Vacation in Pigeon Forge, Tennessee

Published: August 2nd 2008
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My wife and I stayed three days in Pigeon Forge to celebrate our 25th wedding anniversary. Pigeon Forge is just north of Gatlinburg which sits at the northern entrance to the Great Smoky Mountains National Park. This area is in north eastern Tennessee south of Interstate 40.

Overall: Enjoyable - I would love to visit again.


We rented a small cabin from Cabin Fever Vacations . I mention this rental service by name as one thing you notice between I-40 and the National Park are about two dozen cabin rental services. There are several thriving businesses making log cabins in the area. These "cabins" are machine-built homes that are typical of vacation homes in many parts of the U.S. They are covered on the inside with wood panelling instead of white sheet rock. The "cabin" we rented was immaculate inside with satellite television and good high-speed Internet access.

Entertainment and Sightseeing

We saw the Black Bear Jamboree dinner show one evening and the Dixie Stampede dinner show another evening. I wrote about both of these shows in other posts. We spent half a day walking up a mountain in the national park (also described in another post).

There is plenty of other entertainment in the area as well. Dollywood is a theme park in Pigeon Forge. Created by country singing star Dolly Parton, this theme park has grown year-by-year and now has its own water park. There are several other theme parks and water parks in the "tri-cities" (Sevierville, Pigeon Forge, and Gatlinburg) area.

The strip (highway 441) has plenty of go-cart tracks and the like that are typical of tourist areas. There are also several helicopter ride services that provide a view of the area and national park.


Shopping is where Pigeon Forge got its start. It has been the home of several outlet shopping centers for at least 20 years. We spent one day at the Tanger outlet shopping center. This is one of the newer such centers in the area. If you have visited any one of the dozen Tanger centers in the U.S., you know what is here. Tanger is only one of a handful of such shopping places in the area.


This was a surprise. There are at least a dozen different pancake restaurants on "the strip." I have no idea why this is so. What is special about pancakes in this part of Tennessee?

We ate breakfast at Flapjacks Pancake Cabin. There are three or four of these in the area. It is a large restaurant built in the motif of - what else? - a log cabin. We saw two IHOPs (International House of Pancakes) and another eight or ten restaurants that had the word "pancakes" featured in their names.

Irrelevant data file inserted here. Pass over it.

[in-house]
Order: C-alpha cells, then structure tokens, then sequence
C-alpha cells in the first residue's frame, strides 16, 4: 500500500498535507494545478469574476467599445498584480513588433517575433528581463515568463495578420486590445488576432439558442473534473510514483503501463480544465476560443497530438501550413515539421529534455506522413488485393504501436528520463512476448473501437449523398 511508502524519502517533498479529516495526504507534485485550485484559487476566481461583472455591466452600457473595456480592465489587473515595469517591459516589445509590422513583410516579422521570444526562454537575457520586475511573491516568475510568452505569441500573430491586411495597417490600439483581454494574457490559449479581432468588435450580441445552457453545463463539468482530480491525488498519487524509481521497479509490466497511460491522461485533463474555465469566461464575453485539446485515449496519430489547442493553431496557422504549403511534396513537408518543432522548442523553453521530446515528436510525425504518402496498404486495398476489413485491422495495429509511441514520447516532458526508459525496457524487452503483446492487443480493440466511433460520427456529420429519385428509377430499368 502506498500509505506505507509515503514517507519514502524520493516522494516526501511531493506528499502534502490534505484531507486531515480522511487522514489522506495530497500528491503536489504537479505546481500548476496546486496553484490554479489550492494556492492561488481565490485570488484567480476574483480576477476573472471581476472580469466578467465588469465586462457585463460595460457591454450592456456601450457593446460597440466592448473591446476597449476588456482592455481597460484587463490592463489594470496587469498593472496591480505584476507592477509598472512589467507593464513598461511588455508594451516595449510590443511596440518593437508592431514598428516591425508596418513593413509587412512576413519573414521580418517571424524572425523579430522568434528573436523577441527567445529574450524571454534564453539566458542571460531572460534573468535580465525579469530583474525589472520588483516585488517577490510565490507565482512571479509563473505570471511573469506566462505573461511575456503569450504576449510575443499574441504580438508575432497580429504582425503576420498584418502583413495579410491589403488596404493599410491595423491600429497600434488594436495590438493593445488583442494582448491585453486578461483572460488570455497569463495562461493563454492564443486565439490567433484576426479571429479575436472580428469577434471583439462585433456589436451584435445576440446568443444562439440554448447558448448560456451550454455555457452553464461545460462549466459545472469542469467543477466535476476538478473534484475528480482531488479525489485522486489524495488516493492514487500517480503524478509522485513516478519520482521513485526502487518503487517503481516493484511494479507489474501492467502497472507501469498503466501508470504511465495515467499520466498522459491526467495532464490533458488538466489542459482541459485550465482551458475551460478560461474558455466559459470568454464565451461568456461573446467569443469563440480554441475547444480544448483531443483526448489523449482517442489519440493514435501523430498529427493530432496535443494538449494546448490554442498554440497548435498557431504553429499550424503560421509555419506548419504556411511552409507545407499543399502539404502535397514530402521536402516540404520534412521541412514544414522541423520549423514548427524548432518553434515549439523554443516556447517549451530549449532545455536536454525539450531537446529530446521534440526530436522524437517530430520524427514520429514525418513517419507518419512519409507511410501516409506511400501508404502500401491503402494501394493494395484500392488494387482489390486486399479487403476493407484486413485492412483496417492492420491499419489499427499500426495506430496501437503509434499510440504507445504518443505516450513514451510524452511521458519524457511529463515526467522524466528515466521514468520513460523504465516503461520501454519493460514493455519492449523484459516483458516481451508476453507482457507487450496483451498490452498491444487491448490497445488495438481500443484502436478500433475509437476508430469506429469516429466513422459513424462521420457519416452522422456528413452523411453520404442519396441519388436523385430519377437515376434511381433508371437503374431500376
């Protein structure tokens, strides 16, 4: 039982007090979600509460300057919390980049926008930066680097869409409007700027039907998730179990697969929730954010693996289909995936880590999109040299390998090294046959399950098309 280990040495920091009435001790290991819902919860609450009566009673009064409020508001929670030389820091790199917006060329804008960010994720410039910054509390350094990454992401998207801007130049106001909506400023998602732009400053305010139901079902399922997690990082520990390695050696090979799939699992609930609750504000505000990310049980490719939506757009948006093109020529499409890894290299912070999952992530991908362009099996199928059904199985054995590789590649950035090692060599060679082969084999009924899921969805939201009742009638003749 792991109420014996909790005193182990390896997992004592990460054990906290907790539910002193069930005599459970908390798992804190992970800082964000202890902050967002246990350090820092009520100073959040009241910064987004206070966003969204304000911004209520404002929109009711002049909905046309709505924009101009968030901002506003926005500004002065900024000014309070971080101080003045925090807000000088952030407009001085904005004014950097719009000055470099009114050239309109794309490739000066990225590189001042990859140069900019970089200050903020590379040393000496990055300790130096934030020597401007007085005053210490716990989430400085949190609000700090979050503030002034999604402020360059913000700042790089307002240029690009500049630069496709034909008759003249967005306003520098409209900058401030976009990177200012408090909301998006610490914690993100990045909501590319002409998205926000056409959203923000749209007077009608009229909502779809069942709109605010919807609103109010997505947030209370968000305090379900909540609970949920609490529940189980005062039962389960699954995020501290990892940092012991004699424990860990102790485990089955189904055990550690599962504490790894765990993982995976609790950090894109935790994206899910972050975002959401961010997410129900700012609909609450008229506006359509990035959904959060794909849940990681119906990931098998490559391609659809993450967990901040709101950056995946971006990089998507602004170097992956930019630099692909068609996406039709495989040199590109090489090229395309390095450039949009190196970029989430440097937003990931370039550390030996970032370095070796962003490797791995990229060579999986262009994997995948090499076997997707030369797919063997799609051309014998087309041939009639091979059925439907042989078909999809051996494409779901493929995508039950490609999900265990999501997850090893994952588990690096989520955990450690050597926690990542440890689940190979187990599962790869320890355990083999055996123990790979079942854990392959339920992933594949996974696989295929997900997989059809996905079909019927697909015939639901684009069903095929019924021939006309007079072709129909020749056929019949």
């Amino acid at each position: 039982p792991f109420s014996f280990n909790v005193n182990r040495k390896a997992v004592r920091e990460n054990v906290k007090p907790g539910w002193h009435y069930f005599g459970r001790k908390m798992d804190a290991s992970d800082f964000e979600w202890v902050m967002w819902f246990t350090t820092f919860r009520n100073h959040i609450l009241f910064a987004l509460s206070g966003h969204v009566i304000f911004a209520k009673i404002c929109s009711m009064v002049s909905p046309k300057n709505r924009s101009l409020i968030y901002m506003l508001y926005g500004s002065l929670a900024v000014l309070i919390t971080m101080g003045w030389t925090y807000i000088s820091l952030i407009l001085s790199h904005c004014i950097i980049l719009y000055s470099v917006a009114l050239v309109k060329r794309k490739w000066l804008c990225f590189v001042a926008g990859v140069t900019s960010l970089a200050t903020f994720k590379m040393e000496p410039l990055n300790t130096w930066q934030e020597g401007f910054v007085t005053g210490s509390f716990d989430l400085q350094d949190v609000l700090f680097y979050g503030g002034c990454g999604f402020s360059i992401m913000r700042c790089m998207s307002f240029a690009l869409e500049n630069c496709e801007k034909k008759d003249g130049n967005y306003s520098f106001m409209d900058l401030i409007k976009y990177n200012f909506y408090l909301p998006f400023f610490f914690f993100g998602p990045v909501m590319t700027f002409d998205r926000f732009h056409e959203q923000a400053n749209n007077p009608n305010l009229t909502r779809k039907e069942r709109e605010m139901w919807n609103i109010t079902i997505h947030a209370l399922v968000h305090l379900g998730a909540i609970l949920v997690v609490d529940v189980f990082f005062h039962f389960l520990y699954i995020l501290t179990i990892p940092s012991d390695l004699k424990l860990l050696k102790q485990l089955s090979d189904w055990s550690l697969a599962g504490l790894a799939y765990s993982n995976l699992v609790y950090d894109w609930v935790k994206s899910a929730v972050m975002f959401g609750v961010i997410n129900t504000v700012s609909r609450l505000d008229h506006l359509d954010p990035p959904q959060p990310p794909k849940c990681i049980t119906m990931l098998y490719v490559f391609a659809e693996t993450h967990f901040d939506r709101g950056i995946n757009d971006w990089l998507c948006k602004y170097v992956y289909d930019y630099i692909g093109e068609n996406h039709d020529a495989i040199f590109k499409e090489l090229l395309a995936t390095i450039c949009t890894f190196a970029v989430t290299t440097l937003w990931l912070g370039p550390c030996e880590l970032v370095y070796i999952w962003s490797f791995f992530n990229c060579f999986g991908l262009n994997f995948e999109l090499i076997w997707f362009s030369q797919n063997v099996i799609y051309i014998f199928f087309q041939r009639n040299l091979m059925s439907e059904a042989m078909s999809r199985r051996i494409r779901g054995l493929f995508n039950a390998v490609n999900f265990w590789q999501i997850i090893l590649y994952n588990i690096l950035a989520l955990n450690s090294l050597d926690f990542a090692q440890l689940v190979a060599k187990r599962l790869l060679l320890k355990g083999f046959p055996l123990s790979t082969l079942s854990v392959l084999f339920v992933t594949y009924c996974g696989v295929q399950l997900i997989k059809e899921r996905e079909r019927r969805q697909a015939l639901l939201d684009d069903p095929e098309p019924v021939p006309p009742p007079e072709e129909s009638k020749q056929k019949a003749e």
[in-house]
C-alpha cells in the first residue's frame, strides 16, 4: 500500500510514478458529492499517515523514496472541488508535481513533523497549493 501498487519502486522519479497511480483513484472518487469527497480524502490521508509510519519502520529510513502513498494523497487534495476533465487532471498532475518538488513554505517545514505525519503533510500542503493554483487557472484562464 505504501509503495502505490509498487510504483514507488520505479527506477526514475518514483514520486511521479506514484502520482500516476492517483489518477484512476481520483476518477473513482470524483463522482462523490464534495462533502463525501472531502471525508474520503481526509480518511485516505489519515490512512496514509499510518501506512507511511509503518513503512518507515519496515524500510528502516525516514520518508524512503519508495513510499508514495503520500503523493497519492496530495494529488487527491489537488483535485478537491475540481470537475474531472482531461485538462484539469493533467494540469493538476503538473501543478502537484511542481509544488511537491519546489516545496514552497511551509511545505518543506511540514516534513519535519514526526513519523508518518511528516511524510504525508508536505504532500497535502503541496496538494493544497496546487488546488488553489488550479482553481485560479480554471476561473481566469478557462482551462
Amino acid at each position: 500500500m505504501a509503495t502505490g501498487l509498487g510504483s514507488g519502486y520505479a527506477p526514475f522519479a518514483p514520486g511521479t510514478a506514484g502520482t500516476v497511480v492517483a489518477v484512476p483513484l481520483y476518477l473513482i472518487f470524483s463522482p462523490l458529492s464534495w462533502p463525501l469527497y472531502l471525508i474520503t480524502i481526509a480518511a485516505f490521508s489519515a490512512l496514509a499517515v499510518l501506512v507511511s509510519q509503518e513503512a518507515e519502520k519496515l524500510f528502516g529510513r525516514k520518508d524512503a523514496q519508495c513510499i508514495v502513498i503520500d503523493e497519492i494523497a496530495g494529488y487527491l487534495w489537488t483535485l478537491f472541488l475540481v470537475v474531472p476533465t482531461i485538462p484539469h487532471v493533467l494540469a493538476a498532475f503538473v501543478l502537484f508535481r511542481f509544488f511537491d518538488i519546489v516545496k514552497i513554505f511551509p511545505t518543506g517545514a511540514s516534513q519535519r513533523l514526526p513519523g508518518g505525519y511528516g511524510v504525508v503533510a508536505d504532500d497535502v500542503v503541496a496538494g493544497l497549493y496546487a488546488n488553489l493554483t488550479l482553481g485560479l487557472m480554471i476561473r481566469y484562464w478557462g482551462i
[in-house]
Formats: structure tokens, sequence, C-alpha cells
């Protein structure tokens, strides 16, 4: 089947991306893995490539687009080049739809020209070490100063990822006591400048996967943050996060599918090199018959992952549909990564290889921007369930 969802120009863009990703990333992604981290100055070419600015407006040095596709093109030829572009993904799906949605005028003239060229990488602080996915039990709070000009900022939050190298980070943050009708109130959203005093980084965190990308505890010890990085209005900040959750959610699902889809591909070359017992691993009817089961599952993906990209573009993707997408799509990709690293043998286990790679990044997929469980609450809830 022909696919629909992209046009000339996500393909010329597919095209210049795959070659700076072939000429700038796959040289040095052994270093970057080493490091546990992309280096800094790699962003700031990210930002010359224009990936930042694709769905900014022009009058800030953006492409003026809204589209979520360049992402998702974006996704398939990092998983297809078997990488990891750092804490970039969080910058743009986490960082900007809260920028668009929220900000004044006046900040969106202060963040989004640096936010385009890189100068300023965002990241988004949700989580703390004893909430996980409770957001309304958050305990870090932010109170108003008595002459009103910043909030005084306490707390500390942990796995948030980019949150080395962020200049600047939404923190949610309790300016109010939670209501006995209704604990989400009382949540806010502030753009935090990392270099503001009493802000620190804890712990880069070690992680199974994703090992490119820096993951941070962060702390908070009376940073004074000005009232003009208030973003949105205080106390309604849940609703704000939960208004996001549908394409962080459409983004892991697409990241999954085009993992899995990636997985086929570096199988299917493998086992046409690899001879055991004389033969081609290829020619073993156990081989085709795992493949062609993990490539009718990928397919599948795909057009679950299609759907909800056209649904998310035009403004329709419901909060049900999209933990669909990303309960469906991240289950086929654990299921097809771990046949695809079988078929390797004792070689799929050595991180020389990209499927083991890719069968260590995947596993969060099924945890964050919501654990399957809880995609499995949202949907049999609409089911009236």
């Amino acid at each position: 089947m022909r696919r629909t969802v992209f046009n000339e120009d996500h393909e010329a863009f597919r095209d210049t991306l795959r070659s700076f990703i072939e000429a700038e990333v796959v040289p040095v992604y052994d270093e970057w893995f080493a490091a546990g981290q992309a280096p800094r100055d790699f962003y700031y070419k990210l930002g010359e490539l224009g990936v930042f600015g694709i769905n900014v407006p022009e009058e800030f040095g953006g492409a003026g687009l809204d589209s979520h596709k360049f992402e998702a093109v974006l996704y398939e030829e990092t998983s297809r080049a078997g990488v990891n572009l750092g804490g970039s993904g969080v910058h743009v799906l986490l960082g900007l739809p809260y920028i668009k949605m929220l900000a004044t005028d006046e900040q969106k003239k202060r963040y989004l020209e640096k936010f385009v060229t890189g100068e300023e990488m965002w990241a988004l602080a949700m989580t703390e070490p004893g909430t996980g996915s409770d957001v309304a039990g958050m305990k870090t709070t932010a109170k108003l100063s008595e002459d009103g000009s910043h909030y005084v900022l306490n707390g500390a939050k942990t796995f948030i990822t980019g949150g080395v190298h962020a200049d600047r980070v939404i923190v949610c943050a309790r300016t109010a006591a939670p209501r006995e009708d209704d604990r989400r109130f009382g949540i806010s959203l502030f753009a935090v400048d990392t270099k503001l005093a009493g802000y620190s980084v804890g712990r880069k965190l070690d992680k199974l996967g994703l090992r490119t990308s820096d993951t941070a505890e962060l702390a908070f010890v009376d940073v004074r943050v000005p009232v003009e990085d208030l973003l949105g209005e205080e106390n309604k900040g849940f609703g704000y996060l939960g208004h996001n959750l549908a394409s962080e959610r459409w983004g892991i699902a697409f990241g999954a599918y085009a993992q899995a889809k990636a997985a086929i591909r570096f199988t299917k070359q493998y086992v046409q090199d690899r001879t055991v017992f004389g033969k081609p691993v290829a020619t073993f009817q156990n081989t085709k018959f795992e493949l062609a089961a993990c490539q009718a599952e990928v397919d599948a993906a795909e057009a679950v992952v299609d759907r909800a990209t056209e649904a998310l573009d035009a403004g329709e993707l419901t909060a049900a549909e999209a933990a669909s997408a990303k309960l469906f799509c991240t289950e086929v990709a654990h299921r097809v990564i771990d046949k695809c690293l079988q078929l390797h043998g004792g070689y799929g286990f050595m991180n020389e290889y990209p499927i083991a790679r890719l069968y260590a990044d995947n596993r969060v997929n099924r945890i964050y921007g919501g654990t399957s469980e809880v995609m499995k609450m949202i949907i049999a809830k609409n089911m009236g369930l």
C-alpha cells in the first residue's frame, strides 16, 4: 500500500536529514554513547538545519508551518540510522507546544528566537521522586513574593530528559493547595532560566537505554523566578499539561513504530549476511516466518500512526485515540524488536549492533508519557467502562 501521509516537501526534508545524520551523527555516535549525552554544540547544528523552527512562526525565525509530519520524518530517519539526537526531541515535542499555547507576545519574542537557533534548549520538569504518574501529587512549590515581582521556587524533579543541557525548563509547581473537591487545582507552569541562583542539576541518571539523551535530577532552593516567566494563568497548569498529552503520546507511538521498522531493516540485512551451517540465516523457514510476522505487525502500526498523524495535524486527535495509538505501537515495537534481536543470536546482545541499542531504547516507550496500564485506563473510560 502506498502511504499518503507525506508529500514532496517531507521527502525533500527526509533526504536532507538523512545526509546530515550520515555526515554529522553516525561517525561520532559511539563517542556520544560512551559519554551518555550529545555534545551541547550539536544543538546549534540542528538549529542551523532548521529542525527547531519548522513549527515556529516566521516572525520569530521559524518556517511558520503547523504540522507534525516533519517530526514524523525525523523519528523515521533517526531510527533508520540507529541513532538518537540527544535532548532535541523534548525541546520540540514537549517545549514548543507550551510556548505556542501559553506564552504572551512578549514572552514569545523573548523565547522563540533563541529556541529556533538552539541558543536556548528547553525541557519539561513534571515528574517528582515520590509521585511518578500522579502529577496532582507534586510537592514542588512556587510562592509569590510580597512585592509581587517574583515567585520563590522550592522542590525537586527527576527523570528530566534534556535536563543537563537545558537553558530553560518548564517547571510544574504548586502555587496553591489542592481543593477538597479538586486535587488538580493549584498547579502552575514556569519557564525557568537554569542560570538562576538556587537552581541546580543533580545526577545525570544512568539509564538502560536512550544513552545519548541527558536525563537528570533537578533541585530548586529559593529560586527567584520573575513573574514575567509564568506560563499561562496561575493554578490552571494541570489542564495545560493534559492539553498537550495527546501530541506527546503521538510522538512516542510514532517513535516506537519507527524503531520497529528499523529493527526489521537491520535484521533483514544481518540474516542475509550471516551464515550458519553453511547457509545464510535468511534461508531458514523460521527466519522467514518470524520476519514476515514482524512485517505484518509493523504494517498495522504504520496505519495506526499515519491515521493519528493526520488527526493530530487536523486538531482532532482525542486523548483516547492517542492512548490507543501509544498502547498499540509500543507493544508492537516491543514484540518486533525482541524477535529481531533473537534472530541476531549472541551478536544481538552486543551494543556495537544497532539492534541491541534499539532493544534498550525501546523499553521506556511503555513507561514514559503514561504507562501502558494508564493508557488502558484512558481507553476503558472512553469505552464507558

Perhaps one day someone could visit all these pancake houses and write a comparison. Don't depend on me doing that.


My favorite part of the visit came on the evening of the third day. We had a half hour conversation with a lady who owned and operated a jewelry shop. She provided insight into what it is like to live in a "tourist town" like Pigeon Forge. Her and her retired husband live in a comfortable home seven miles east of the strip. They garden, run a jewelry store, and patronize some of the restaurants and shows in town.

We spoke at length about Russian workers. Our waitress at lunch that day spoke with a strong Slavic accent. The lady at the jewelry store confirmed the Russian part. Someone in Tennessee works with universities in Russia to find students who want to come to the U.S. and work (practice their English, see the world, and such). He imports the workers, finds them a job, and houses them. It seems that the pay is not as good as the Russians expect as most of them find a second and sometimes a third job.

It is unfortunate, but the local stores are wary when a Russian student walks in the door. The store owners know the students don't have any money.

The last stop of the evening was Smoky Mountain Guitars. I like to play guitar and look at guitars. I was surprised when a Google search did not show many guitar stores in the area. This store came up and its web site intrigued me. It sells high-end, special acoustic guitars. It specializes in large (dreadnaught or dreadnought) guitars used by bluegrass musicians. These guitars provide relatively high volume without external amplifiers. The store carries Martin and custom-made Collings guitars.

I played one special Martin guitar made in 1958. It was a "half-size" guitar that was just a little larger than a ukulele. The sound, however, was much bigger than its physical size. Price tag: over $3,000.

The owner demonstrated a three-quarters size guitar he had on the wall. Its sound was also amazing given its size: Price tag: also over $3,000.

The visit to the little guitar store was educational and great fun for an engineer and wannabe musician.


We enjoyed our visit to Pigeon Forge. We had visited about ten years ago with our three sons. The area has grown significantly since then. There are more hotels, dinner theaters and shows, and bigger theme parks. The National Park is still there and seems to be weathering its popularity well.

I recommend the area for a family vacation. There are plenty of places to stay and things to do with a wide range to accommodate most budgets.


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